Subtle writing keeps tales from spiralling out of control [Review]

Subtle writing keeps tales from spiralling out of control [Review]

Content Creator
John Millen used to teach English and French in a secondary school in the UK. He believes telling others about a good book is a brilliant thing to do.

The Ghosts of Heaven
By Marvus Sedgwick
Published by Orien
ISBN 978 1 78062 192 2

Sometimes a writer takes such a huge leap of imagination that the reader is left simply reeling. The Ghosts of Heaven, Marcus Sedgwick's new novel which is already shortlisted for a handful of book prizes, is a truly impressive work of youth fiction. In fact, it is four impressive feats of imagination all rolled into one title.

In the introduction, Sedgwick says that his four stories can be read in any order and they will still be connected. This gives 24 different combinations; but we'd recommend first reading in chronological order.

Fans know that Sedgwick is a subtle and effective writer, and the connections between these stories, which play out in different eras, aren't always obvious. The main link is the recurring image of the spiral.

This is one of the most intriguing and satisfying flights of youth fiction, possibly ever. The first section, written in blank verse, is set in prehistoric times. A girl is separated from her tribe and discovers that a rival tribe is preparing to attack, she has no way to send a warning. In a cave, the girl observes the spiral of snail shells and fern fronds. Can these shapes be used to pass on a message?

Centuries later, a fiercely religious priest takes it upon himself to purge a village of its godless ways. He accuses Anna, the daughter of a healer, of witchcraft and hounds her until all the villagers have turned against her. But when Anna sees spiral shapes on a rock face, she believes they have magical powers. But are they good or evil?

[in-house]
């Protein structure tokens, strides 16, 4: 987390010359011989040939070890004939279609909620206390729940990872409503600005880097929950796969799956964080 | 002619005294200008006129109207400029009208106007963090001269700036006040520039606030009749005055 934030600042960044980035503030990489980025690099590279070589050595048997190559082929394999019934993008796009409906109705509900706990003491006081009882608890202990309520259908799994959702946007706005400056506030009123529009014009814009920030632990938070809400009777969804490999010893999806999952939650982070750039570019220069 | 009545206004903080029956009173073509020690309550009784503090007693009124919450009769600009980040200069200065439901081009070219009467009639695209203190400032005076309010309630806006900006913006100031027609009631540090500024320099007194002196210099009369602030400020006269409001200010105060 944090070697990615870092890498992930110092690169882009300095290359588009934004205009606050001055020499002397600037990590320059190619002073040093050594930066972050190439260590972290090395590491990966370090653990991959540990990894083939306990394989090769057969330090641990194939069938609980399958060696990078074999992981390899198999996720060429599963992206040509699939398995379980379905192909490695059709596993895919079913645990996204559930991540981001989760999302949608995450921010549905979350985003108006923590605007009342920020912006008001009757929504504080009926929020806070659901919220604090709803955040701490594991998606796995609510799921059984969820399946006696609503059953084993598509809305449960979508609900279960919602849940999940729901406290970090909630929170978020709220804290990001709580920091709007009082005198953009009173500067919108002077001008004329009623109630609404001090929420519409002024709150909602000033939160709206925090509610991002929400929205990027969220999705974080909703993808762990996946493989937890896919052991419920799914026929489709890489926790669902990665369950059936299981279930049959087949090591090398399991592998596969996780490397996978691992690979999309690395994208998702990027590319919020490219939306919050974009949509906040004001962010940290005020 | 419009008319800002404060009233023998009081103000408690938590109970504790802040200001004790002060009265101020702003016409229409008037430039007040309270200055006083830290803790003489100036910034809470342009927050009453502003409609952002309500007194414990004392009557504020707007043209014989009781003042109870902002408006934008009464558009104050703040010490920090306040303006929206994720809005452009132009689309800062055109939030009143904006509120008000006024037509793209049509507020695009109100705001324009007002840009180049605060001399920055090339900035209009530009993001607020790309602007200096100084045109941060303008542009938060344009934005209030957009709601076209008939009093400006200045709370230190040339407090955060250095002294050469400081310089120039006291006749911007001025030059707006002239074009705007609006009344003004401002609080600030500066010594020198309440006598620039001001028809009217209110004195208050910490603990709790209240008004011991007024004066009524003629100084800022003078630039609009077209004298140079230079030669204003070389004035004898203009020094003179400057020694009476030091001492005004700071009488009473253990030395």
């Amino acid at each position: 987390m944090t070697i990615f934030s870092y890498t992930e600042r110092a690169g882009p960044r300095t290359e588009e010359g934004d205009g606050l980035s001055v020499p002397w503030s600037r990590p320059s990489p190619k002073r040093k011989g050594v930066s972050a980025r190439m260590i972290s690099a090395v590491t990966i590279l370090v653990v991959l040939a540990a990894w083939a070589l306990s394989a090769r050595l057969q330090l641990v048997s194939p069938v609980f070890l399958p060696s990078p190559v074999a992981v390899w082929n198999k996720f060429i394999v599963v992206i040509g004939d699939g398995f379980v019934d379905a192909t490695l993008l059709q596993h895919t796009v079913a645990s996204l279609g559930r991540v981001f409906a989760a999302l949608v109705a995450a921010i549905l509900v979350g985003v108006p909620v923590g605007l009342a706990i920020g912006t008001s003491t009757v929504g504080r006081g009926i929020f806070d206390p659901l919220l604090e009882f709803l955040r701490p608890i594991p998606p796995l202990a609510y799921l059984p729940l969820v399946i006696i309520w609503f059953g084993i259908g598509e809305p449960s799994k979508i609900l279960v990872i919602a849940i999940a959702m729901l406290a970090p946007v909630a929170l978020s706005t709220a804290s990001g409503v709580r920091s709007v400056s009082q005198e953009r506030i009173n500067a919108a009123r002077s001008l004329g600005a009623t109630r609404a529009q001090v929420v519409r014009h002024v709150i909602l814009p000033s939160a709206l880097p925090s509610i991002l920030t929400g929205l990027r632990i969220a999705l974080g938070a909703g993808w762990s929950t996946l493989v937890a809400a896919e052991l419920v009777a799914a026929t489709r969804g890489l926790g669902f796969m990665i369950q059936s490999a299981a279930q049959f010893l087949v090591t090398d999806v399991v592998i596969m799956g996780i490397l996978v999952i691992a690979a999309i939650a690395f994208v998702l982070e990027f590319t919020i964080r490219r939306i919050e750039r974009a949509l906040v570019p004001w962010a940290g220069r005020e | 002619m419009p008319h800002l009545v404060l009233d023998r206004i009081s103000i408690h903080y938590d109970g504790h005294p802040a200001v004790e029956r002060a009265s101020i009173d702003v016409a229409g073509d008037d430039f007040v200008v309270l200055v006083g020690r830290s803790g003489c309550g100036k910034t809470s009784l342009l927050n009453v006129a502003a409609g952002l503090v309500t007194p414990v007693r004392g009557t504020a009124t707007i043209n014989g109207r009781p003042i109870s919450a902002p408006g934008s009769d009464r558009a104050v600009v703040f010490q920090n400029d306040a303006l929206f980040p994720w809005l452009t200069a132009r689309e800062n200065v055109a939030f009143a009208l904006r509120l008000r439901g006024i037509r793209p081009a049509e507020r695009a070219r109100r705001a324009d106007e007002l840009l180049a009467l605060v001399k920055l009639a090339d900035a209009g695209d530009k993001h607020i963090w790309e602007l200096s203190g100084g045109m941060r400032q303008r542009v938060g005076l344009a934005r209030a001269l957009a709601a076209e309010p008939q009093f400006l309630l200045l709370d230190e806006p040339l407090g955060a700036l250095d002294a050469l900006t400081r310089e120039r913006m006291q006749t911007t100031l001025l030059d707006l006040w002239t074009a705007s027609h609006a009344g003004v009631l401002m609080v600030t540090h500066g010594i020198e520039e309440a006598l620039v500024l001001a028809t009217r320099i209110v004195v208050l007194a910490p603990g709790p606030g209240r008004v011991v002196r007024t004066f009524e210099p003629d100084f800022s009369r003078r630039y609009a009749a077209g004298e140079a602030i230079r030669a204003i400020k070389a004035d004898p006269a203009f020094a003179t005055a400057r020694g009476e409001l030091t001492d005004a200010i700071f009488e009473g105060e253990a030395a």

In 1920s North America, an idealistic doctor takes a job in an asylum for the insane. This is one of the creepiest tales this side of Edgar Alan Poe. The asylum is a seven-storey affair with a massive spiral staircase. Dexter, once a respected poet, is now an inmate. He has an inexplicable fear of spirals, and when the doctro tries to get to the bottom of his fear, a terror is released that destroys the asylum.

The fourth tale is the story of an astronaut travelling from Earth in search of a new home for humans, who have overpopulated their planet. On board the ship are 500 people who will set up a new human colony. But when the astronaut discovers that one by one they are being murdered, who can he turn to for help?

The Ghosts of Heaven is a challenging and fluently written novel for older teens. It throws up almost as many questions as it provides answers. But then, that is perhaps what an outstanding work of fiction should do.

John Millen can be contacted on MillenBookshelf@aol.com

This article appeared in the Young Post print edition as
Subtle writing keeps tales from spiralling out of control

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